Sunday, August 17, 2014

Walking Stick, Fool Crooks, Not Cops

Question: When can a walking stick be your worst enemy (or anyway your second worst)?

Answer: When a policeman who has pulled you over after nightfall for a traffic violation mistakes the stick for a shotgun and fires six shots at you.

That scenario infamously played out last March near Charlotte when a 24-year-old South Carolina deputy shot a 70-year-old Vietnam vet from North Carolina.

This hits uncomfortably close to home for this septuagenarian who cherishes his custom-made walking sticks and who implores via his senior-fitness blog, "Walking Stick, Don't Fail Me Now."

Maybe I should have a subtitle, "Walking Stick, Don't Fool the Cops."

Just the other day, prosecutors cleared Deputy Terrance Knox of any wrongdoing, on the grounds that he had reason to fear -- operating as he was in the darkness with the need to make a split-second decision -- that a walking stick suddenly pointed at him was a deadly weapon.

The news stories say (and videos show) that Vietnam vet Bobby Canipe got out of his pickup truck after being stopped by the officer for having an expired tag. Canipe turned back to the bed of his pickup without acknowledging Knox's calling out "Sir!" three times, and pulled out a long slender object with its tip pointed at the officer. (Is it possible a hearing handicap figured into all this? The stories don't say.)

Yelling "Whoa!" several times, the officer squeezed off a half-dozen shots, hitting Canipe with one in the stomach area. As Canipe staggered beside his pickup, still grasping his walking stick, the officer commanded, "Drop the gun!" "Drop the gun!" The response from the wounded man, "It's a walking stick."

At that point, the officer was a model of contrition, rushing to the fallen vet, starting first aid, repeatedly saying how sorry he was, and then sobbing when fellow officers arrived and swearing that he had thought he was facing a shotgun.

Thank God, the wounded veteran survived all this.

It is not my nature to second-guess the men and women of our police forces. They do dangerous work to protect the law-abiding from the lawless, and do their jobs without a high level of pay. I do wonder if a warning shot and stern command might have been sufficient -- but then I didn't have a weapon-shaped object pointed at me in the dead of the night.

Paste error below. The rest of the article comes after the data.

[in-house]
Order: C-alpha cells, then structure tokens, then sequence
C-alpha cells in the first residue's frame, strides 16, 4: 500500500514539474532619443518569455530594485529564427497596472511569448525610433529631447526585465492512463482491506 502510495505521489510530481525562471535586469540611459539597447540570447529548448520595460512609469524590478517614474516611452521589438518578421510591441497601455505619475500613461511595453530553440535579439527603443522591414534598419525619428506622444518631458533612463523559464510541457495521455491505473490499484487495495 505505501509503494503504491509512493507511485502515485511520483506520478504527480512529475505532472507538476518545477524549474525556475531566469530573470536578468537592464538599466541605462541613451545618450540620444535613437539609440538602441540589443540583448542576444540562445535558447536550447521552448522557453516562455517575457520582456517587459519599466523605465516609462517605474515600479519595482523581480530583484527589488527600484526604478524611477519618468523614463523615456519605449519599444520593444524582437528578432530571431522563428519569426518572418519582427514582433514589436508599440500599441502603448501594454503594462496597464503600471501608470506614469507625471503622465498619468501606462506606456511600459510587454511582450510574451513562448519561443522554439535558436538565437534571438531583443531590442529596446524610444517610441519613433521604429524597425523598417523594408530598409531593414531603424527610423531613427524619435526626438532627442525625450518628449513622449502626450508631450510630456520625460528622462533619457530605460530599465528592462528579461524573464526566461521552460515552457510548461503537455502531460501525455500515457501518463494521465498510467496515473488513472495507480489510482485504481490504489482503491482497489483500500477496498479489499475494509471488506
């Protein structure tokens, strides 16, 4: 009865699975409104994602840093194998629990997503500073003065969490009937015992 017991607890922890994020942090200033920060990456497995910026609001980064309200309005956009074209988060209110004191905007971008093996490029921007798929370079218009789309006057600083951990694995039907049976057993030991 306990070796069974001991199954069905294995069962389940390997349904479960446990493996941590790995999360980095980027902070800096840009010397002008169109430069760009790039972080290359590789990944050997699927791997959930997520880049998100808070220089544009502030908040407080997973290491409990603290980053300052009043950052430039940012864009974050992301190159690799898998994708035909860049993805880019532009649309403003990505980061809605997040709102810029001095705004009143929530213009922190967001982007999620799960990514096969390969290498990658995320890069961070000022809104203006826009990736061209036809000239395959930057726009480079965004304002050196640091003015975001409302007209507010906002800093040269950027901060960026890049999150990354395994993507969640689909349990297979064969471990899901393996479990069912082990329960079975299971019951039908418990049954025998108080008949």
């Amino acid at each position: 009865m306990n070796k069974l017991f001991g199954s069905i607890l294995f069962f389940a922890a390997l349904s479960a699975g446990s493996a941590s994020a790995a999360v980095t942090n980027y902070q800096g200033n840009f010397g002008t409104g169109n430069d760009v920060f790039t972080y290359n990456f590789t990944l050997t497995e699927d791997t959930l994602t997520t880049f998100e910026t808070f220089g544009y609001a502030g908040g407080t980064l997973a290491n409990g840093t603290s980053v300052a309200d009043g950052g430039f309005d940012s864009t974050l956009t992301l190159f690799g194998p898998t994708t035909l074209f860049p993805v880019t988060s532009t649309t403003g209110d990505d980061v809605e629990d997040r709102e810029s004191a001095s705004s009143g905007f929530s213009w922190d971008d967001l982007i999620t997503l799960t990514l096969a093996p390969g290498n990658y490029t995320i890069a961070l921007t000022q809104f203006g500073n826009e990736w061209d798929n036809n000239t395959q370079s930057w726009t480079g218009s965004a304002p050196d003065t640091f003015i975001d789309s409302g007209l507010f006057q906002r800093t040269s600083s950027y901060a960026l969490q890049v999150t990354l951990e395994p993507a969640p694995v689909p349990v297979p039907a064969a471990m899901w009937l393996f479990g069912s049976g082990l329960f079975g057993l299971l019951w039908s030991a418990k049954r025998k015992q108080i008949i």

I think those of us who pack walking sticks can draw our own lessons. If stopped by an officer, stay in your vehicle until asked to get out. If you do step out, don't reach back into the seat or truck bed for your walking stick without saying that's what you're getting, and then exhibiting it to the officer in a neutral, non-threatening manner.

Looking beyond this incident, there are times when it can be a good thing that random civilians mistake your trusty walking stick for a weapon. On the few occasions I have had some mild drive-by harassment from teens who deserve to have their licenses revoked, I have clasped my walking stick more tightly and thought about what I would do if they got out of their car and rushed us. Particularly good to have in hand on such an occasion would be my stick carved from a Carolina Hawthorn bush. That sucker is thicker than the handle of a Louisville Slugger and nearly as thick as the barrel. A whap upside the head would leave a nasty knot. It came in handy as deterrence once when a mean dog charged Superdawg and me. Sweet ol' Sadie making a rare display of her fangs reinforced the message sent by the Hawthorn being repeatedly slammed in the ground, and the beast turned tail.

So I conclude with the flip side of my opener:

Question: When can your walking stick be your best friend?

Answer: When bad guys assume it is a weapon.

Postscript: It actually can be a lethal weapon. There are companies that market rifles or shotguns built into walking canes. Never, never point one at a police officer, but if you walk in a bad neighborhood, consider sporting one after securing your conceal/carry permit.

                                 © Robert G. Holland  2014

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